Clinical trials have become more complex than ever. Although there is still some debate around exactly how complex they have become, trials today seem to have more endpoints, procedures, eligibility criteria, protocol amendments, and investigator sites than just 10 years ago. Add adaptive trials to the mix, and clinical supply executives have more to worry about than ever before. Perhaps it’s time to make your clinical supply chain as flexible as your trials.
In clinical trials involving patients with complex medical diseases such as chronic kidney disease or cancer, nursing skills are especially useful. Nurses are trained on how to interact with, evaluate and appropriately care for, patients. They are familiar with complex medical regimes and are comfortable talking with and educating patients.
Patient centricity is a growing trend in our industry. From the creation of Chief Patient Officer positions to culture-change initiatives, one of the strategies to improve the quality of clinical trials is to treat patients as “consumers” rather than “subjects” in a study.
There is a direct correlation between innovations in modern medicine and clinical trials. Researchers and their sponsors continue to push what is possible with new forms of life-saving therapies enabled through cutting-edge science and good, old-fashioned trial and error. Modern medicines improve quality of lives. Clinical trials improve the quality of modern medicines.
In part one of this series, we examined the history of companion diagnostic approvals by FDA and identified trends to suggest better approaches to optimize the review process. Here, we will analyze new avenues sponsors may consider to further streamline the review of these important products through the assessment of various regulatory submission types and FDA guidance.
In this article — part one of a two-part series — we will examine the history of companion diagnostic approvals by FDA. Through this process, trends can be identified to suggest better approaches to optimize review times.
Over the years, an entire system called ‘cold chain supply (or cold chain transport)’ has developed in the food industry to ensure that foods that need to be kept cold are stored and transported in appropriate conditions and are monitored so consumers and regulators can be assured of their safety.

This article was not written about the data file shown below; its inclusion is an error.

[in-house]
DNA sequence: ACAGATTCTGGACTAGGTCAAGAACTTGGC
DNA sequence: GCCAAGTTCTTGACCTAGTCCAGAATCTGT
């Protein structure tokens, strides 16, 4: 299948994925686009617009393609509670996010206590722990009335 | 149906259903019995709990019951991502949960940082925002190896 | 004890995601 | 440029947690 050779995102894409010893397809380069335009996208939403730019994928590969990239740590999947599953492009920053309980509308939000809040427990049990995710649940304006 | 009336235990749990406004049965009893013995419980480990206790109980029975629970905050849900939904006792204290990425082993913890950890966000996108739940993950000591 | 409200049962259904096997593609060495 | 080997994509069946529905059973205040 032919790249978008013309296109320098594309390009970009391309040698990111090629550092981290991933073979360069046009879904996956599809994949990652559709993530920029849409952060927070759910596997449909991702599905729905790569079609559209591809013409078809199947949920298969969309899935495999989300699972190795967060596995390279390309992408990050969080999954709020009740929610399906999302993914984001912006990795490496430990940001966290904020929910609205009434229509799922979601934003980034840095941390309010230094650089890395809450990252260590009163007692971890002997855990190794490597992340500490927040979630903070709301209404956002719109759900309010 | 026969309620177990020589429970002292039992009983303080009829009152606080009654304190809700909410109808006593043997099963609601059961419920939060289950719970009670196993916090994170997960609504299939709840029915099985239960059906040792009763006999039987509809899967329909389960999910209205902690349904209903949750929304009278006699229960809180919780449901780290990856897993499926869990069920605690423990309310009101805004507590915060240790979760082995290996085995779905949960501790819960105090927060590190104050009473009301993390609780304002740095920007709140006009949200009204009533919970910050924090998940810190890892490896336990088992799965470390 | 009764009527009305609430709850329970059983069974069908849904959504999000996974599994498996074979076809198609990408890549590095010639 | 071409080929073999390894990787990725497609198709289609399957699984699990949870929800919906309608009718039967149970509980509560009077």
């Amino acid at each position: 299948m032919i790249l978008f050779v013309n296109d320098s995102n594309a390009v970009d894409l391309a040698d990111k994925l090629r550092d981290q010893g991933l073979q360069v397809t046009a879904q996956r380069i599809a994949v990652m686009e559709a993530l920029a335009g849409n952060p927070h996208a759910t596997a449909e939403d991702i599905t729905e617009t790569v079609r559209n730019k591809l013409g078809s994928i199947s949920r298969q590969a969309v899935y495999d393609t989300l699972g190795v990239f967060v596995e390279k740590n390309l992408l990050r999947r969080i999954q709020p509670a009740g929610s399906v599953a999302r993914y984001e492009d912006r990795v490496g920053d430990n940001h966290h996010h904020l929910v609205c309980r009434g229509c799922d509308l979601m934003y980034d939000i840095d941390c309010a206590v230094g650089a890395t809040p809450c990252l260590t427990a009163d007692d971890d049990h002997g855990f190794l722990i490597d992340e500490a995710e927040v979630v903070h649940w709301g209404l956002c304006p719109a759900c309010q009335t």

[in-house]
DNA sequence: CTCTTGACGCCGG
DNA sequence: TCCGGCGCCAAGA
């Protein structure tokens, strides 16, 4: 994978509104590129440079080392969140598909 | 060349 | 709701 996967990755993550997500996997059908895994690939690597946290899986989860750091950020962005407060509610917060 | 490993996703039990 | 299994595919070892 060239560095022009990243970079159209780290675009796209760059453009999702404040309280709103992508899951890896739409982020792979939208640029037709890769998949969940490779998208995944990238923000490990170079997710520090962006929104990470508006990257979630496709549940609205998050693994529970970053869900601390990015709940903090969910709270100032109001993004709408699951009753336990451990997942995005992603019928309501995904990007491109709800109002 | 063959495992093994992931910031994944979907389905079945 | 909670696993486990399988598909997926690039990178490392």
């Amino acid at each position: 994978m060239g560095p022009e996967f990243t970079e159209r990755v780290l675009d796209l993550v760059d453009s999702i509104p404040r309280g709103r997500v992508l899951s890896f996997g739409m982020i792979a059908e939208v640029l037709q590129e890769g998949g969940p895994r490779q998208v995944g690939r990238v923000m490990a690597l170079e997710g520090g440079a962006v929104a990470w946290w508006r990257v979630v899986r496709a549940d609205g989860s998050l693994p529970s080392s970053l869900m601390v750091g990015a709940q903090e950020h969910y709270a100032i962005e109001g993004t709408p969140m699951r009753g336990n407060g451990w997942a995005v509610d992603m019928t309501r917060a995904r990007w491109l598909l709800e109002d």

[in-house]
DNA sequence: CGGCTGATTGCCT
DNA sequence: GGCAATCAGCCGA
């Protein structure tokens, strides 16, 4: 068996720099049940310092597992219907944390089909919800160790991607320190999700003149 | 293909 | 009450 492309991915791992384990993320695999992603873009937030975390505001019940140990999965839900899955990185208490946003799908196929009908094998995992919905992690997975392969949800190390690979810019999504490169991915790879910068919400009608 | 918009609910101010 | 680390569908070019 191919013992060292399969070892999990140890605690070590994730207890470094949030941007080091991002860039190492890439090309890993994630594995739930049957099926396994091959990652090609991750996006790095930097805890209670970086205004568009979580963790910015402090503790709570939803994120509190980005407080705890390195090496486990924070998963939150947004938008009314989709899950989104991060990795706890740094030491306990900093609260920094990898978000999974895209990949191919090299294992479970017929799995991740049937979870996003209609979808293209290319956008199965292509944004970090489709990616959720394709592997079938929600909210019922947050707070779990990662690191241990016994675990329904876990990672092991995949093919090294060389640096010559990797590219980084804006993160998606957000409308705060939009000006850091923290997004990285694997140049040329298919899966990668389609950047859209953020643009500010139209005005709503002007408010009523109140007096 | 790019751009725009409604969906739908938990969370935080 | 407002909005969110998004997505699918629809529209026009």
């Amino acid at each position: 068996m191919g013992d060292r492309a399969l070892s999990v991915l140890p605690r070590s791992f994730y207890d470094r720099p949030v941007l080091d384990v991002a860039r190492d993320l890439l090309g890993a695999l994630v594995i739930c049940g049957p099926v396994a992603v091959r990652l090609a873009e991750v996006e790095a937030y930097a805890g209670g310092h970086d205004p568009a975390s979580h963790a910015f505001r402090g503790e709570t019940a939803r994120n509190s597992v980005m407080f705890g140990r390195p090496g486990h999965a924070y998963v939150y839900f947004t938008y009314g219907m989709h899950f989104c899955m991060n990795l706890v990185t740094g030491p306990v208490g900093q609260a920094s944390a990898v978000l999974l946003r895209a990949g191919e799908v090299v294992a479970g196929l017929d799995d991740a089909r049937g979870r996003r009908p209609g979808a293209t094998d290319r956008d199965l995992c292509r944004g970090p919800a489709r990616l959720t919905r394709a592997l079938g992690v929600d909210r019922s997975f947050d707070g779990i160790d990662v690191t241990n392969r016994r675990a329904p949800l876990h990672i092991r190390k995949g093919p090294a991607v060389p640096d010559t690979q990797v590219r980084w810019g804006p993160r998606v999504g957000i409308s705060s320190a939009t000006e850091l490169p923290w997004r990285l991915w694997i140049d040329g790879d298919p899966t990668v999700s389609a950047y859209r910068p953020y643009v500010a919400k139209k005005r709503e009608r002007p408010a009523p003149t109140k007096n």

Vaccines, one of the most useful and cost-effective means of reducing illness and death from infectious diseases, are enjoying a resurgence of interest that some have pronounced a renaissance. With hundreds of vaccines in research and development worldwide, vaccines are among the fastest growing segments of the biopharmaceutical market today.
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Novel therapeutics such as gene and cell therapies, nanoparticles, and combination products requiring targeted delivery, novel treatments for wound healing, cardiovascular disease, and bone regeneration, and new medical device technologies call for innovative surgical procedures in preclinical trials to determine safety and efficacy.
I recently had the opportunity to attend DIA. While listening to the panelists, I realized TransCelerate companies appear to be the furthest along in their journey of risk-based monitoring (RBM), and even so, RBM is still relatively new for most of them. For the companies presenting at DIA, the main reasons given for implementing RBM were to comply with the impending ICH E6(R2) guidelines, increase the overall quality of their data, provide better oversight of patient safety and target their efforts on the areas of trials that matter most.
The clinical trial process plays an essential role in drug discovery by effectively demonstrating the efficacy and safety of a pharmaceutical compound. Unfortunately, current estimates show that only about 1 in 10 drugs that actually start the clinical trials process are eventually granted FDA approval.
There is no doubt that clinical research is critical to the advancement of medicine and public health. But conducting such research is a complex, resource intensive endeavor that relies on a multitude of stakeholders, workflows, processes, and information systems.
Electronic Data Capture (EDC), which collects clinical trial data electronically rather than on paper, is becoming an increasingly popular solution for streamlining data processing.